Saturday, July 20, 2013

Justice for Trayvon?

It's a news item today that there are over 100 "Justice for Trayvon" rallies going on around the country.  Those people are foolishly wasting their time.  Here's why:

1) There can be no justice for Trayvon.  Trayvon Martin is dead.  Nothing living people do can affect him, and will have little effect on his family.  What all these people are rallying for is in fact their displeasure at the court's ruling that didn't reflect their own opinion.  They may express "support for the family" and a desire for the "spirit of the law" to be upheld, but really what they are is a mob trying to rule.

2) The law has no spirit.  The law is as it is written and must be interpreted by the courts to ensure the original framers' intent for the law's scope and power to be brought to bear.  If these people are dissatisfied with how the law was interpreted and enforced, a rally isn't going to have much effect on that.  When dissatisfied with laws, get yourself elected and start working on improving the laws.  That's how the system works.  Holding up signs and shouting doesn't work.  Ask any number of students in Tiananmen Square.

3) There are a remarkably small number of people directly accountable for how the Trayvon Martin case has shaken out: George Zimmerman - and I would certainly hate to be Zimmerman right now - the judge and jury, and Martin himself.  And of course, Martin has gone to where questioning, evidence and human justice do not matter.

Even with the trial now over, and I watched a very short postgame assessment by none other than former President Jimmy Carter that suggested a possible criminal retrial was not possible, Zimmerman isn't out of the woods yet.  There could be such a thing as a civil trial that comes back to chew Zimmerman up, and hard.  That's what happened to OJ Simpson in the aftermath of his troubles: did he kill his ex-wife?  No one knows for sure, but in the civil trial the bereaved family managed to convince a jury that Simpson was culpable, and hammered him with, as I recall, a $30M damages charge.  I wonder how big a bill the family will try to lay on Zimmerman.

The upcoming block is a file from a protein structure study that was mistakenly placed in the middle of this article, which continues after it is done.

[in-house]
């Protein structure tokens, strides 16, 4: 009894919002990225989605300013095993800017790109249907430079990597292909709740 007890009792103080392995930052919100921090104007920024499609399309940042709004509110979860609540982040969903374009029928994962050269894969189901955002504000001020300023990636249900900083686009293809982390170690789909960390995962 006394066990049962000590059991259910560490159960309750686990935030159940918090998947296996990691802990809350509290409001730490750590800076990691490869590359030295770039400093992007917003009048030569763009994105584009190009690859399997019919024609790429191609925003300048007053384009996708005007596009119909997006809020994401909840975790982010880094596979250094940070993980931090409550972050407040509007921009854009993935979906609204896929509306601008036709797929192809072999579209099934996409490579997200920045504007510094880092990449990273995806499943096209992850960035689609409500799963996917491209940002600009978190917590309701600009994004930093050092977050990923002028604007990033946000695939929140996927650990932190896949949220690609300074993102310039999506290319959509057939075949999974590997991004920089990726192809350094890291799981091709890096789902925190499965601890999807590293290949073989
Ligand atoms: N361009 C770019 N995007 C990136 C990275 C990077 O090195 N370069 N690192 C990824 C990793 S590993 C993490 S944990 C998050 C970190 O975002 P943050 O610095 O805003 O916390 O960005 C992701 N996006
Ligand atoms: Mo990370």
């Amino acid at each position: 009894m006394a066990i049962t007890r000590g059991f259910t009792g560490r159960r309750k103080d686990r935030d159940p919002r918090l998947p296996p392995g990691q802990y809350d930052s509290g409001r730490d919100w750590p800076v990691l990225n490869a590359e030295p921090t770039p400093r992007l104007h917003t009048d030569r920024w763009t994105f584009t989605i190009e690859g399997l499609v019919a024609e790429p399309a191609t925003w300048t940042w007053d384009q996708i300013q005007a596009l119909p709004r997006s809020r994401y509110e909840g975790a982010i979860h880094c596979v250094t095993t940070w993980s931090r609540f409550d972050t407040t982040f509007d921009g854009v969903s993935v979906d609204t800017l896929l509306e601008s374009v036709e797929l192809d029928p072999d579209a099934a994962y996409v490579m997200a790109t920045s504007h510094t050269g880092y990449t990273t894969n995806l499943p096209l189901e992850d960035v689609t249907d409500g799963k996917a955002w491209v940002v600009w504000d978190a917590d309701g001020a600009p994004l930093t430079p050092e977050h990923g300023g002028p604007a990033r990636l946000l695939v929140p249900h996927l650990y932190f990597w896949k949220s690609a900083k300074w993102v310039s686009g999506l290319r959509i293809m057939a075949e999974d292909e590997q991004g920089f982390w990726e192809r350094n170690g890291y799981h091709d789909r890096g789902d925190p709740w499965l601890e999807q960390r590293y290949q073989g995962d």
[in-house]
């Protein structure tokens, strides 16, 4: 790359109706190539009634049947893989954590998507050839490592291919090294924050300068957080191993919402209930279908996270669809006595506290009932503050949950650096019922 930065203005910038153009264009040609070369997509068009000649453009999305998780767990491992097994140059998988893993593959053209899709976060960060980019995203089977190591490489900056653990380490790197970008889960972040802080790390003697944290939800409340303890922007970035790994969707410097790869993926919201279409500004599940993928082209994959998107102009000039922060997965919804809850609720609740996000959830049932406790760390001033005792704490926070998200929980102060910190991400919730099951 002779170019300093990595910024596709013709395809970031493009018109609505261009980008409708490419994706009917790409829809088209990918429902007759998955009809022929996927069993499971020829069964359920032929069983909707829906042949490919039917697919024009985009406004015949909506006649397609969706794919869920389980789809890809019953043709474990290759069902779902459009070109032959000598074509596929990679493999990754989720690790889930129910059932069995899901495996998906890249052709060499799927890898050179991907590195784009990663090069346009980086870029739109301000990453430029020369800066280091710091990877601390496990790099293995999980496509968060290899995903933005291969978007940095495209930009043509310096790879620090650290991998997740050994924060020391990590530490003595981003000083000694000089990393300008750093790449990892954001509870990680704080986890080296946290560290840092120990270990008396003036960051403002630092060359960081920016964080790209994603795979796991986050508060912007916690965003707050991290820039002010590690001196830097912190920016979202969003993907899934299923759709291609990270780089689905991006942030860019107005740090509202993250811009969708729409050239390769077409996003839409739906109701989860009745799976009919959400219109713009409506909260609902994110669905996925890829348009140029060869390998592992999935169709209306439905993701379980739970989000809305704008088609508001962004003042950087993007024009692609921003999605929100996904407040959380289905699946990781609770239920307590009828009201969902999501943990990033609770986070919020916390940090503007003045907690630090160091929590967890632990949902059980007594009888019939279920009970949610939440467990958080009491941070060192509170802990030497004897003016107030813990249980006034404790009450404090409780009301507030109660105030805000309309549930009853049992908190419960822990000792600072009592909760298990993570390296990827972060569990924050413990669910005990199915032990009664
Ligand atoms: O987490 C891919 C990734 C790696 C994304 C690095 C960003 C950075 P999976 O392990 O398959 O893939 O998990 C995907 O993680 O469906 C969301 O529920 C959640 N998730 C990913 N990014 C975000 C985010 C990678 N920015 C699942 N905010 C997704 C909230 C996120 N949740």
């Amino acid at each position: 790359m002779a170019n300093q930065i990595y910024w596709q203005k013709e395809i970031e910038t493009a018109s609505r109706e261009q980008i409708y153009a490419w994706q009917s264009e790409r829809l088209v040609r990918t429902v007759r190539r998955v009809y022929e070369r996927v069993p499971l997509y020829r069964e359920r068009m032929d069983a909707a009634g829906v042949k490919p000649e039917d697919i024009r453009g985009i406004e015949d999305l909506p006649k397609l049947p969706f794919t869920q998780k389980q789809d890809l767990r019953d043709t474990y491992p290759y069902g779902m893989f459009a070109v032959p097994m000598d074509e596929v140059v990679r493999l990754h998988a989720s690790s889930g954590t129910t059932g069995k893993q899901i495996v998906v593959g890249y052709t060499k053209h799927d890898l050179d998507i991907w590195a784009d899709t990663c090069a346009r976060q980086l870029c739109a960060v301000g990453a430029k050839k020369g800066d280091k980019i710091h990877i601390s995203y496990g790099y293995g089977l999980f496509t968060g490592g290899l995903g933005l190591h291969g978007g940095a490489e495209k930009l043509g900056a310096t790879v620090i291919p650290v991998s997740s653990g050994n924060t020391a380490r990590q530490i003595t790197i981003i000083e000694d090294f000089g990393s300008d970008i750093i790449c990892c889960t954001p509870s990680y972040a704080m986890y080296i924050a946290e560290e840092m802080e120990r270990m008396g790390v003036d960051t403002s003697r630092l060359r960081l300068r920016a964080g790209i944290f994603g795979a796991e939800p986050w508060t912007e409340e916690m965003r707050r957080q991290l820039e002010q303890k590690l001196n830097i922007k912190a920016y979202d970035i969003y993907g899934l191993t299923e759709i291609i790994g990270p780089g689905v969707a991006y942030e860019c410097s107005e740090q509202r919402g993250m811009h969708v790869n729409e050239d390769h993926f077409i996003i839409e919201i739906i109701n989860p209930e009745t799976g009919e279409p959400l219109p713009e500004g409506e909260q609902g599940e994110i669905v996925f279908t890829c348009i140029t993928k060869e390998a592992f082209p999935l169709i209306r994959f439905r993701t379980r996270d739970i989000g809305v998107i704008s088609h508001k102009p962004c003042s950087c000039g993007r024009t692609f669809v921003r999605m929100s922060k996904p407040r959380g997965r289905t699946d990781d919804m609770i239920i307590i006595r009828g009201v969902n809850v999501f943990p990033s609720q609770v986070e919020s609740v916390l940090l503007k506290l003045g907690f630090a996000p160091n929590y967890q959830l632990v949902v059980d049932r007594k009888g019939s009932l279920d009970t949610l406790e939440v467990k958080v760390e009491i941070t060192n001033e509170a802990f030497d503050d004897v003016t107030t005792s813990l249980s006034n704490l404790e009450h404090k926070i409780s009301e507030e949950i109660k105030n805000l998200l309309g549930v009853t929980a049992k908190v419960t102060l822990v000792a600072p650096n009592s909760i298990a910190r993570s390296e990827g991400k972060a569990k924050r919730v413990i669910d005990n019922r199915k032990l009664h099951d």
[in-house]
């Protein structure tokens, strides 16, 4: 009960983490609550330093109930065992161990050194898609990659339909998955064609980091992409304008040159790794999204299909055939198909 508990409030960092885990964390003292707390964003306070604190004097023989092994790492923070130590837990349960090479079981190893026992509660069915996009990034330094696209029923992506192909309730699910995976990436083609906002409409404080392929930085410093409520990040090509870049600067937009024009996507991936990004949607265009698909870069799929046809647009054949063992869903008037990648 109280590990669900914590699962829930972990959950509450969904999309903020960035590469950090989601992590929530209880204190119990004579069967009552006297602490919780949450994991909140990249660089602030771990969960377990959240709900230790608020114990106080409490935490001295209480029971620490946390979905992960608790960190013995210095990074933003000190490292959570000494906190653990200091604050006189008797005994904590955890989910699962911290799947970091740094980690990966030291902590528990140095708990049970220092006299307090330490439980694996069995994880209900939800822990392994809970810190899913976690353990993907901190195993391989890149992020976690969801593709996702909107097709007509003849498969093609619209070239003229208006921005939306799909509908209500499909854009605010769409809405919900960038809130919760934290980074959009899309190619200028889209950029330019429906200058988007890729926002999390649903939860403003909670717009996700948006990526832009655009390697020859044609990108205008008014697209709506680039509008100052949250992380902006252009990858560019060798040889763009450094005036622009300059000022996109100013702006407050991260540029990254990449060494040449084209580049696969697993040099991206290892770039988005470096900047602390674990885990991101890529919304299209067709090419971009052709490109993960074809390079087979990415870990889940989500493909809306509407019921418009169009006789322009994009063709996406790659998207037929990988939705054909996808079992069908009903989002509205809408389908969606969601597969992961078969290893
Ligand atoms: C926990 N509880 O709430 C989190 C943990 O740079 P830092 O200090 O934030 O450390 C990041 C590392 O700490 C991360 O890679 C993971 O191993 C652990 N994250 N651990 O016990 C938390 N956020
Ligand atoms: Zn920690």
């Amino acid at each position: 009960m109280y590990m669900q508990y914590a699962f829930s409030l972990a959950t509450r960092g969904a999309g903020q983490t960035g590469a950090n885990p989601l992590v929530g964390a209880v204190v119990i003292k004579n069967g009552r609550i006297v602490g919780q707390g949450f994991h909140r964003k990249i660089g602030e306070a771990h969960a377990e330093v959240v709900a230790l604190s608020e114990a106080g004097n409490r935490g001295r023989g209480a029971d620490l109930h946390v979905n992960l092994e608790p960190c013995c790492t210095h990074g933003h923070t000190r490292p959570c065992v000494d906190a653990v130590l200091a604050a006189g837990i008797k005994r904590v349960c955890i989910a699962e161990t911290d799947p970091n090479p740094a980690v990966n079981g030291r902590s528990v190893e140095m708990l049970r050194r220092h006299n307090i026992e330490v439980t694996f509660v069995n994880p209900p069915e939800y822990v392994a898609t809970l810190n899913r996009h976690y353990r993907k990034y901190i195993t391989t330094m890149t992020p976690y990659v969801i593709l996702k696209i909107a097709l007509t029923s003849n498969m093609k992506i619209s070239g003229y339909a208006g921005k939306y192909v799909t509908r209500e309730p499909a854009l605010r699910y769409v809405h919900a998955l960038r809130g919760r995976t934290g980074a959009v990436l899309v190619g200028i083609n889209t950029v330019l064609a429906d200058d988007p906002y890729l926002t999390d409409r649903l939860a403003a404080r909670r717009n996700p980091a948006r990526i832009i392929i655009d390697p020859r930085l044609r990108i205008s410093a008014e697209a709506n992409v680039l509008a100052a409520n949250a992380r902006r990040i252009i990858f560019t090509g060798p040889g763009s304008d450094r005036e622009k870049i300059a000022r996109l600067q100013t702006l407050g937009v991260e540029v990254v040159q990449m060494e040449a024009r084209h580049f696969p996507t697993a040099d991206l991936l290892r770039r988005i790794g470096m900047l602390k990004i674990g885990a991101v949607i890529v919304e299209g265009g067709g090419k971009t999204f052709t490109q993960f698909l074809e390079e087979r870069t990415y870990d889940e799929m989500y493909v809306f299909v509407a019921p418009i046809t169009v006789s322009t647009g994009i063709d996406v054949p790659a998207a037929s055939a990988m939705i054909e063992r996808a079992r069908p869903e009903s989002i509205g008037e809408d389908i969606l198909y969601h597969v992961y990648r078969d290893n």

It's gotta suck to be George Zimmerman right now.  He even said, in so many words, "I'm truly sorry."  In the racially-charged aftermath of this controversy, former leader of the NAACP CL Bryant has singled out such mouthpieces as Jesse Jackson (whom I have met) and Al Sharpton (whom I will not) as "race hustlers," leaping onto Martin's dead coattails to raise their own profile.  He might be right.  My take on that is this: if you're not directly involved, hush.

And that goes for me, too.  I'm done.


  1. While I generally agree with your opinions on this, it is possible that some good will come of further discussion and analysis. For example, while I generally support gun rights, it does seem to me that people like Zimmerman should not be carrying pistols, and perhaps some changes in the laws might be in order. I have long maintained that people carrying guns to address problems cause more problems than they fix. This is another example.

  2. I'm not sure I understand what you mean when you say, "people like Zimmerman." Do you mean civilian security agents?

    A complicating factor of all of this is the combination of Florida's "Stand Your Ground" law and Zimmerman's role as a civilian security agent. It puts him in a quasi-law enforcement role. It makes perfect sense to wield deadly force to protect your own home and Zimmerman did live in that neighborhood, but he wasn't defending his own home.

    Like a plane crash, none of this comes down to a single factor. It's the result of a chain of decisions and conditions. If Zimmerman hadn't had a gun, we might be reading about "Justice for George" rallies instead.